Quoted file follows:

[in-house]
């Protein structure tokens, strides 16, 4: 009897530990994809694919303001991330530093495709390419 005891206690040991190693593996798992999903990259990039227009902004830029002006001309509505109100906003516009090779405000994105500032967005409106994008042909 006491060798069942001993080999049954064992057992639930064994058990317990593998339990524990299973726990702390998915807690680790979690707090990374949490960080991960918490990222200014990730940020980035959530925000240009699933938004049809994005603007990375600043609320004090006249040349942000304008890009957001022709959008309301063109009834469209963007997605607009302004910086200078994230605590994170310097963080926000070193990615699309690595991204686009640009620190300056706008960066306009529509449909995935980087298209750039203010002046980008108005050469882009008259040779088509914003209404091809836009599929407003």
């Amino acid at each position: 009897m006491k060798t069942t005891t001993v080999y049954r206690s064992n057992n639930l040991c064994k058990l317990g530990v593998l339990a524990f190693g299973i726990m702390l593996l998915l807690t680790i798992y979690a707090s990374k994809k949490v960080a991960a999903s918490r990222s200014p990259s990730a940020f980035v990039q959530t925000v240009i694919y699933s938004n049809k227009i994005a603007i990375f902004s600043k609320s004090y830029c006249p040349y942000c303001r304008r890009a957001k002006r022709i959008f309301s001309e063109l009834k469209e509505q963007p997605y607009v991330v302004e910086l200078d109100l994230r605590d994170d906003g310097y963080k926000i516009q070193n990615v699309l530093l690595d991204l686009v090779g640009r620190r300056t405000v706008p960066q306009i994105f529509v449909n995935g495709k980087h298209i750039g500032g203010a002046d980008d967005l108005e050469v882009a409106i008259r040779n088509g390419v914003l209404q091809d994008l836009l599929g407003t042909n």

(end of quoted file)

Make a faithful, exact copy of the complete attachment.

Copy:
[in-house]
């Protein structure tokens, strides 16, 4: 009897530990994809694919303001991330530093495709390419 005891206690040991190693593996798992999903990259990039227009902004830029002006001309509505109100906003516009090779405000994105500032967005409106994008042909 006491060798069942001993080999049954064992057992639930064994058990317990593998339990524990299973726990702390998915807690680790979690707090990374949490960080991960918490990222200014990730940020980035959530925000240009699933938004049809994005603007990375600043609320004090006249040349942000304008890009957001022709959008309301063109009834469209963007997605607009302004910086200078994230605590994170310097963080926000070193990615699309690595991204686009640009620190300056706008960066306009529509449909995935980087298209750039203010002046980008108005050469882009008259040779088509914003209404091809836009599929407003």
């Amino acid at each position: 009897m006491k060798t069942t005891t001993v080999y049954r206690s064992n057992n639930l040991c064994k058990l317990g530990v593998l339990a524990f190693g299973i726990m702390l593996l998915l807690t680790i798992y979690a707090s990374k994809k949490v960080a991960a999903s918490r990222s200014p990259s990730a940020f980035v990039q959530t925000v240009i694919y699933s938004n049809k227009i994005a603007i990375f902004s600043k609320s004090y830029c006249p040349y942000c303001r304008r890009a957001k002006r022709i959008f309301s001309e063109l009834k469209e509505q963007p997605y607009v991330v302004e910086l200078d109100l994230r605590d994170d906003g310097y963080k926000i516009q070193n990615v699309l530093l690595d991204l686009v090779g640009r620190r300056t405000v706008p960066q306009i994105f529509v449909n995935g495709k980087h298209i750039g500032g203010a002046d980008d967005l108005e050469v882009a409106i008259r040779n088509g390419v914003l209404q091809d994008l836009l599929g407003t042909n």